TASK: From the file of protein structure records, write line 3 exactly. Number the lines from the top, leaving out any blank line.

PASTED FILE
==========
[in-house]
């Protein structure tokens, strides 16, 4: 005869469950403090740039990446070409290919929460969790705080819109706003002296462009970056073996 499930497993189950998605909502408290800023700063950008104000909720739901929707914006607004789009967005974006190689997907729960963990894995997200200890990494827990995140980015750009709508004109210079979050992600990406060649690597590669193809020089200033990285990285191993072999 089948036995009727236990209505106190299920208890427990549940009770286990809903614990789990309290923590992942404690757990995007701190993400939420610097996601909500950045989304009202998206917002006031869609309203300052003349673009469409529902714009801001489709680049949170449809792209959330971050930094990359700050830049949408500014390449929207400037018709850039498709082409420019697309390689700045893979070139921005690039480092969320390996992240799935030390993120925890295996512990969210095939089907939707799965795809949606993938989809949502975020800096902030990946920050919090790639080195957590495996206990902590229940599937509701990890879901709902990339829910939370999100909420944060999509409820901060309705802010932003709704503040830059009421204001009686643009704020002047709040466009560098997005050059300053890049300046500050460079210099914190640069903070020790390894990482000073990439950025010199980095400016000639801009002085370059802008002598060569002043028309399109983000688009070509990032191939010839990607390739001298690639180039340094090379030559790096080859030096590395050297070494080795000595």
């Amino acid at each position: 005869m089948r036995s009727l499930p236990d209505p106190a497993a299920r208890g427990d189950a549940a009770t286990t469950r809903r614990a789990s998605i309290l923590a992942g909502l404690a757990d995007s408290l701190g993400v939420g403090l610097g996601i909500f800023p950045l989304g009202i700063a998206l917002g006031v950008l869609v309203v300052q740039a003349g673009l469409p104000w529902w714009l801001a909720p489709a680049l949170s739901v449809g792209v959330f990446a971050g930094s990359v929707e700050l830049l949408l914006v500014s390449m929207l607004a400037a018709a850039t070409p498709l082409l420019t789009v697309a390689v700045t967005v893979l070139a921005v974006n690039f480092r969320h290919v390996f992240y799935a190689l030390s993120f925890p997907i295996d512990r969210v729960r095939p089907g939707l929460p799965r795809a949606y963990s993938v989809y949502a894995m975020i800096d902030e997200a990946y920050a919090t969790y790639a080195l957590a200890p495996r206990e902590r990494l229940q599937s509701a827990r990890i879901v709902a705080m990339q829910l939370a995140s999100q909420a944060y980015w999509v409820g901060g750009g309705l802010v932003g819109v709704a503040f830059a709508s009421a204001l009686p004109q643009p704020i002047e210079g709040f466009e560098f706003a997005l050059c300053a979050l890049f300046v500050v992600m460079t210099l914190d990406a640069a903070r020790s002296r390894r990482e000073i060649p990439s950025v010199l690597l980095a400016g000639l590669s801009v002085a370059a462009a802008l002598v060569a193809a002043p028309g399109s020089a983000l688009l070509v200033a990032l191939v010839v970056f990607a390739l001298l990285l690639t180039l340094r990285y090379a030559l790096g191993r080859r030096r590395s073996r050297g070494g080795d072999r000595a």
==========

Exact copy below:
């Amino acid at each position: 005869m089948r036995s009727l499930p236990d209505p106190a497993a299920r208890g427990d189950a549940a009770t286990t469950r809903r614990a789990s998605i309290l923590a992942g909502l404690a757990d995007s408290l701190g993400v939420g403090l610097g996601i909500f800023p950045l989304g009202i700063a998206l917002g006031v950008l869609v309203v300052q740039a003349g673009l469409p104000w529902w714009l801001a909720p489709a680049l949170s739901v449809g792209v959330f990446a971050g930094s990359v929707e700050l830049l949408l914006v500014s390449m929207l607004a400037a018709a850039t070409p498709l082409l420019t789009v697309a390689v700045t967005v893979l070139a921005v974006n690039f480092r969320h290919v390996f992240y799935a190689l030390s993120f925890p997907i295996d512990r969210v729960r095939p089907g939707l929460p799965r795809a949606y963990s993938v989809y949502a894995m975020i800096d902030e997200a990946y920050a919090t969790y790639a080195l957590a200890p495996r206990e902590r990494l229940q599937s509701a827990r990890i879901v709902a705080m990339q829910l939370a995140s999100q909420a944060y980015w999509v409820g901060g750009g309705l802010v932003g819109v709704a503040f830059a709508s009421a204001l009686p004109q643009p704020i002047e210079g709040f466009e560098f706003a997005l050059c300053a979050l890049f300046v500050v992600m460079t210099l914190d990406a640069a903070r020790s002296r390894r990482e000073i060649p990439s950025v010199l690597l980095a400016g000639l590669s801009v002085a370059a462009a802008l002598v060569a193809a002043p028309g399109s020089a983000l688009l070509v200033a990032l191939v010839v970056f990607a390739l001298l990285l690639t180039l340094r990285y090379a030559l790096g191993r080859r030096r590395s073996r050297g070494g080795d072999r000595a």